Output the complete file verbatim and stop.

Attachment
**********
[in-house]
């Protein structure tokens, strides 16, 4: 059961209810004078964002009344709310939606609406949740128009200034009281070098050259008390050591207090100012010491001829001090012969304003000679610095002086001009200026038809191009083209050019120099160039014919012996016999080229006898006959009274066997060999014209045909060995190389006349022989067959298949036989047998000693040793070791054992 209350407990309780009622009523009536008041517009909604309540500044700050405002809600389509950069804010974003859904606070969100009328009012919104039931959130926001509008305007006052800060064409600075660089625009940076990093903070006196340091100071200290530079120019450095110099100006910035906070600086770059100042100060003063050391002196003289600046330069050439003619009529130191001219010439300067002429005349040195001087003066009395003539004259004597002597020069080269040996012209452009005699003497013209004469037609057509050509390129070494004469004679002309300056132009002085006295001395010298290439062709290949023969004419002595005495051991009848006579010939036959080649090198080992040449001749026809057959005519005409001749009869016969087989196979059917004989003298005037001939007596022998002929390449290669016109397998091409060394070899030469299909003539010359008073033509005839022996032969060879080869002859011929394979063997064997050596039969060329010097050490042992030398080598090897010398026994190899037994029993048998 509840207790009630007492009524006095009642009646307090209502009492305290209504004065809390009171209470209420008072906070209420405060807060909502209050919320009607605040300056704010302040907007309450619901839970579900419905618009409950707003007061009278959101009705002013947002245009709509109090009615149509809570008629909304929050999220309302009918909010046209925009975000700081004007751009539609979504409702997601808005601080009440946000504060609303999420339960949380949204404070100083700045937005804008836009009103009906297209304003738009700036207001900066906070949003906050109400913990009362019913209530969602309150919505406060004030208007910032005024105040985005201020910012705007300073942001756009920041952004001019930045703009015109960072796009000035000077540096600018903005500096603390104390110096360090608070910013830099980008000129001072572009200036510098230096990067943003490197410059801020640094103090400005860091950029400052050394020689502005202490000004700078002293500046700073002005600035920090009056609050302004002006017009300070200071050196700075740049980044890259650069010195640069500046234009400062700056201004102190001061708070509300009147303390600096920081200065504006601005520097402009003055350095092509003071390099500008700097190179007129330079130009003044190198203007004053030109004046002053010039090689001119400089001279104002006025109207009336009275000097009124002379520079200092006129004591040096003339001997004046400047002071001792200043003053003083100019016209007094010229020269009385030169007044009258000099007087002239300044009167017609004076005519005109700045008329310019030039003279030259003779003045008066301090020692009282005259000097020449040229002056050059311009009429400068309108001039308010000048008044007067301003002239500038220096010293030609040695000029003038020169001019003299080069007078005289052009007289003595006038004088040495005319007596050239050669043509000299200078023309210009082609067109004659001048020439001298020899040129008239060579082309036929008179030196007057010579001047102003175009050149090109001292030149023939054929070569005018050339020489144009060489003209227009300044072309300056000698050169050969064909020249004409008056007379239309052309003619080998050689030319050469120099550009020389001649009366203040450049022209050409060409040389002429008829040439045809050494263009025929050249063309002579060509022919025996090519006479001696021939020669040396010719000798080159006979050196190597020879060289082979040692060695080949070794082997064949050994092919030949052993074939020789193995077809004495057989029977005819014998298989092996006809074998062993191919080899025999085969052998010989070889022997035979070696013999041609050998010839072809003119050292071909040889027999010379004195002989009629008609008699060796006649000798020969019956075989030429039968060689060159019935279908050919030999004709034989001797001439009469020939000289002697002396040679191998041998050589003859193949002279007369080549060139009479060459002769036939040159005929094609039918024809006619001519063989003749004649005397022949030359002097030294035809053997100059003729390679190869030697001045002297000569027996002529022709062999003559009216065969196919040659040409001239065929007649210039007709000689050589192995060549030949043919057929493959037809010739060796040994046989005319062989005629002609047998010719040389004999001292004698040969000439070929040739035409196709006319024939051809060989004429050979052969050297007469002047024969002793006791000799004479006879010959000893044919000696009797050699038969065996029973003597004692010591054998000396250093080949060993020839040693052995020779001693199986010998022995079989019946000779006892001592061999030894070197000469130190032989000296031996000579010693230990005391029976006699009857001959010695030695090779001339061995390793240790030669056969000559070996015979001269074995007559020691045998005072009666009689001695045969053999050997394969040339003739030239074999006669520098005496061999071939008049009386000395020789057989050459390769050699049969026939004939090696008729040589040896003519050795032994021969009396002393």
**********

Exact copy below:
[in-house]
């Protein structure tokens, strides 16, 4: 059961209810004078964002009344709310939606609406949740128009200034009281070098050259008390050591207090100012010491001829001090012969304003000679610095002086001009200026038809191009083209050019120099160039014919012996016999080229006898006959009274066997060999014209045909060995190389006349022989067959298949036989047998000693040793070791054992 209350407990309780009622009523009536008041517009909604309540500044700050405002809600389509950069804010974003859904606070969100009328009012919104039931959130926001509008305007006052800060064409600075660089625009940076990093903070006196340091100071200290530079120019450095110099100006910035906070600086770059100042100060003063050391002196003289600046330069050439003619009529130191001219010439300067002429005349040195001087003066009395003539004259004597002597020069080269040996012209452009005699003497013209004469037609057509050509390129070494004469004679002309300056132009002085006295001395010298290439062709290949023969004419002595005495051991009848006579010939036959080649090198080992040449001749026809057959005519005409001749009869016969087989196979059917004989003298005037001939007596022998002929390449290669016109397998091409060394070899030469299909003539010359008073033509005839022996032969060879080869002859011929394979063997064997050596039969060329010097050490042992030398080598090897010398026994190899037994029993048998 509840207790009630007492009524006095009642009646307090209502009492305290209504004065809390009171209470209420008072906070209420405060807060909502209050919320009607605040300056704010302040907007309450619901839970579900419905618009409950707003007061009278959101009705002013947002245009709509109090009615149509809570008629909304929050999220309302009918909010046209925009975000700081004007751009539609979504409702997601808005601080009440946000504060609303999420339960949380949204404070100083700045937005804008836009009103009906297209304003738009700036207001900066906070949003906050109400913990009362019913209530969602309150919505406060004030208007910032005024105040985005201020910012705007300073942001756009920041952004001019930045703009015109960072796009000035000077540096600018903005500096603390104390110096360090608070910013830099980008000129001072572009200036510098230096990067943003490197410059801020640094103090400005860091950029400052050394020689502005202490000004700078002293500046700073002005600035920090009056609050302004002006017009300070200071050196700075740049980044890259650069010195640069500046234009400062700056201004102190001061708070509300009147303390600096920081200065504006601005520097402009003055350095092509003071390099500008700097190179007129330079130009003044190198203007004053030109004046002053010039090689001119400089001279104002006025109207009336009275000097009124002379520079200092006129004591040096003339001997004046400047002071001792200043003053003083100019016209007094010229020269009385030169007044009258000099007087002239300044009167017609004076005519005109700045008329310019030039003279030259003779003045008066301090020692009282005259000097020449040229002056050059311009009429400068309108001039308010000048008044007067301003002239500038220096010293030609040695000029003038020169001019003299080069007078005289052009007289003595006038004088040495005319007596050239050669043509000299200078023309210009082609067109004659001048020439001298020899040129008239060579082309036929008179030196007057010579001047102003175009050149090109001292030149023939054929070569005018050339020489144009060489003209227009300044072309300056000698050169050969064909020249004409008056007379239309052309003619080998050689030319050469120099550009020389001649009366203040450049022209050409060409040389002429008829040439045809050494263009025929050249063309002579060509022919025996090519006479001696021939020669040396010719000798080159006979050196190597020879060289082979040692060695080949070794082997064949050994092919030949052993074939020789193995077809004495057989029977005819014998298989092996006809074998062993191919080899025999085969052998010989070889022997035979070696013999041609050998010839072809003119050292071909040889027999010379004195002989009629008609008699060796006649000798020969019956075989030429039968060689060159019935279908050919030999004709034989001797001439009469020939000289002697002396040679191998041998050589003859193949002279007369080549060139009479060459002769036939040159005929094609039918024809006619001519063989003749004649005397022949030359002097030294035809053997100059003729390679190869030697001045002297000569027996002529022709062999003559009216065969196919040659040409001239065929007649210039007709000689050589192995060549030949043919057929493959037809010739060796040994046989005319062989005629002609047998010719040389004999001292004698040969000439070929040739035409196709006319024939051809060989004429050979052969050297007469002047024969002793006791000799004479006879010959000893044919000696009797050699038969065996029973003597004692010591054998000396250093080949060993020839040693052995020779001693199986010998022995079989019946000779006892001592061999030894070197000469130190032989000296031996000579010693230990005391029976006699009857001959010695030695090779001339061995390793240790030669056969000559070996015979001269074995007559020691045998005072009666009689001695045969053999050997394969040339003739030239074999006669520098005496061999071939008049009386000395020789057989050459390769050699049969026939004939090696008729040589040896003519050795032994021969009396002393």